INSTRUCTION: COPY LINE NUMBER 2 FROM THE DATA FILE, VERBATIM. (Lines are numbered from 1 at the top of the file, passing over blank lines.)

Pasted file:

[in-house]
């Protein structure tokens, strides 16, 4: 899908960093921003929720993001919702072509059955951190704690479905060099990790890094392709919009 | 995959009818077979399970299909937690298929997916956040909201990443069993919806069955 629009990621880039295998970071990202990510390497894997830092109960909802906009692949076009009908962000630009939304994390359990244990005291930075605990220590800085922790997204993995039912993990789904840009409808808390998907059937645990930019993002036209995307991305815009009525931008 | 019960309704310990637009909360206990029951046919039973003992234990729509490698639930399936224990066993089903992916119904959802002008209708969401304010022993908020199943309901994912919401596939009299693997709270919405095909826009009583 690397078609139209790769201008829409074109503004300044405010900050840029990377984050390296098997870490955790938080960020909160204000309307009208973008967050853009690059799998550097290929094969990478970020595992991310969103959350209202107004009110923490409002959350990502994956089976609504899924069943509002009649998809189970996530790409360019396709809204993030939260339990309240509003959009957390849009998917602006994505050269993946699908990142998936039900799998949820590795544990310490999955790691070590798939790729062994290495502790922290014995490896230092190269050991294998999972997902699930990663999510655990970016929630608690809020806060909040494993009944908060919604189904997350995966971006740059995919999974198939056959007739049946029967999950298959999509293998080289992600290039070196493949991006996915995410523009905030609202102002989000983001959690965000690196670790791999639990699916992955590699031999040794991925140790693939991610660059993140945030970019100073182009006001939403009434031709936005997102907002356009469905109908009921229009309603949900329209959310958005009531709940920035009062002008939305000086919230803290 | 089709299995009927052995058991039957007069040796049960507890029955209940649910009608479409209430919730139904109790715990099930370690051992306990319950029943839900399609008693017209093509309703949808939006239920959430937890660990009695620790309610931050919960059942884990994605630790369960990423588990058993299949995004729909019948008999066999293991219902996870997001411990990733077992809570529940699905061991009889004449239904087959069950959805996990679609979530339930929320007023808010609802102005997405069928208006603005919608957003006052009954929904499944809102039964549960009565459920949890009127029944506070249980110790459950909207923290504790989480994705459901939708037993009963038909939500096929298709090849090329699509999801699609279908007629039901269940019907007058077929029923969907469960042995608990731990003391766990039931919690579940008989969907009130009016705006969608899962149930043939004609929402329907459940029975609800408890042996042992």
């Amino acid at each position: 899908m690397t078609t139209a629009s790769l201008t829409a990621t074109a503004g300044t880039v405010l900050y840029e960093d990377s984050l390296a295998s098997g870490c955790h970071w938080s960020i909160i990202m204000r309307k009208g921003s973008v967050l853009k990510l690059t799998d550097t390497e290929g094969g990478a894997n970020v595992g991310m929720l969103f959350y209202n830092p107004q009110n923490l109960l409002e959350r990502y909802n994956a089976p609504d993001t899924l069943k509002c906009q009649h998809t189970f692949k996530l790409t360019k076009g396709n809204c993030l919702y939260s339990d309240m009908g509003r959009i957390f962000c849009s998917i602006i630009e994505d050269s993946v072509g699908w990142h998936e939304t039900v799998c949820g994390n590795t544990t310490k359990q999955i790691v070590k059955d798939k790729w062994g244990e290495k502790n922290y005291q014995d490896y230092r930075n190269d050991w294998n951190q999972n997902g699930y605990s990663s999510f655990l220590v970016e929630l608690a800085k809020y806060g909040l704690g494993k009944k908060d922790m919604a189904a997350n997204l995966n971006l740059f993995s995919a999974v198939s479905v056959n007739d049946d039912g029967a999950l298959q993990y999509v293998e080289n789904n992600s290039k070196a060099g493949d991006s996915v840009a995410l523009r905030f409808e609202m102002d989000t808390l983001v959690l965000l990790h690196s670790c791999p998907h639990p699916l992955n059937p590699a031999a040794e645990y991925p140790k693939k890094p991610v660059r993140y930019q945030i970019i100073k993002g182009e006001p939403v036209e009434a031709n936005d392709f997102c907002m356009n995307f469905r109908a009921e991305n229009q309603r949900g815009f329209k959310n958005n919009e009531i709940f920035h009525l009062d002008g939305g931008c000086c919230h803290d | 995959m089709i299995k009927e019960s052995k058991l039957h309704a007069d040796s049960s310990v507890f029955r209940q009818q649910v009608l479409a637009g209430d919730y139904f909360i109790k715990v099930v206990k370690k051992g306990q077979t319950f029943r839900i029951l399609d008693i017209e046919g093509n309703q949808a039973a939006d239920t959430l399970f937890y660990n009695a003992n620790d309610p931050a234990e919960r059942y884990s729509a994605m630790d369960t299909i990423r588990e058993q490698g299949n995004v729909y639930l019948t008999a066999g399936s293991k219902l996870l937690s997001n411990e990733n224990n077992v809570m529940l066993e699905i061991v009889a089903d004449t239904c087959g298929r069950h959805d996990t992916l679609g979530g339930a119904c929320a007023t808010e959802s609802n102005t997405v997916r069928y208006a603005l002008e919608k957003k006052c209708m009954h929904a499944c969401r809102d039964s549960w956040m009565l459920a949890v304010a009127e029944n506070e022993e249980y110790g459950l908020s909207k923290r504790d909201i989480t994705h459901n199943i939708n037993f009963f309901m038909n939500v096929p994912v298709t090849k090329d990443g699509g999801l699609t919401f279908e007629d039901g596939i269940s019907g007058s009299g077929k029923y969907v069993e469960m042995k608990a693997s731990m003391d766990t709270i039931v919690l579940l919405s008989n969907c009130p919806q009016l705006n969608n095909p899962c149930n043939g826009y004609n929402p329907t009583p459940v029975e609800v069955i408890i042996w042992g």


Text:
């Protein structure tokens, strides 16, 4: 899908960093921003929720993001919702072509059955951190704690479905060099990790890094392709919009 | 995959009818077979399970299909937690298929997916956040909201990443069993919806069955 629009990621880039295998970071990202990510390497894997830092109960909802906009692949076009009908962000630009939304994390359990244990005291930075605990220590800085922790997204993995039912993990789904840009409808808390998907059937645990930019993002036209995307991305815009009525931008 | 019960309704310990637009909360206990029951046919039973003992234990729509490698639930399936224990066993089903992916119904959802002008209708969401304010022993908020199943309901994912919401596939009299693997709270919405095909826009009583 690397078609139209790769201008829409074109503004300044405010900050840029990377984050390296098997870490955790938080960020909160204000309307009208973008967050853009690059799998550097290929094969990478970020595992991310969103959350209202107004009110923490409002959350990502994956089976609504899924069943509002009649998809189970996530790409360019396709809204993030939260339990309240509003959009957390849009998917602006994505050269993946699908990142998936039900799998949820590795544990310490999955790691070590798939790729062994290495502790922290014995490896230092190269050991294998999972997902699930990663999510655990970016929630608690809020806060909040494993009944908060919604189904997350995966971006740059995919999974198939056959007739049946029967999950298959999509293998080289992600290039070196493949991006996915995410523009905030609202102002989000983001959690965000690196670790791999639990699916992955590699031999040794991925140790693939991610660059993140945030970019100073182009006001939403009434031709936005997102907002356009469905109908009921229009309603949900329209959310958005009531709940920035009062002008939305000086919230803290 | 089709299995009927052995058991039957007069040796049960507890029955209940649910009608479409209430919730139904109790715990099930370690051992306990319950029943839900399609008693017209093509309703949808939006239920959430937890660990009695620790309610931050919960059942884990994605630790369960990423588990058993299949995004729909019948008999066999293991219902996870997001411990990733077992809570529940699905061991009889004449239904087959069950959805996990679609979530339930929320007023808010609802102005997405069928208006603005919608957003006052009954929904499944809102039964549960009565459920949890009127029944506070249980110790459950909207923290504790989480994705459901939708037993009963038909939500096929298709090849090329699509999801699609279908007629039901269940019907007058077929029923969907469960042995608990731990003391766990039931919690579940008989969907009130009016705006969608899962149930043939004609929402329907459940029975609800408890042996042992």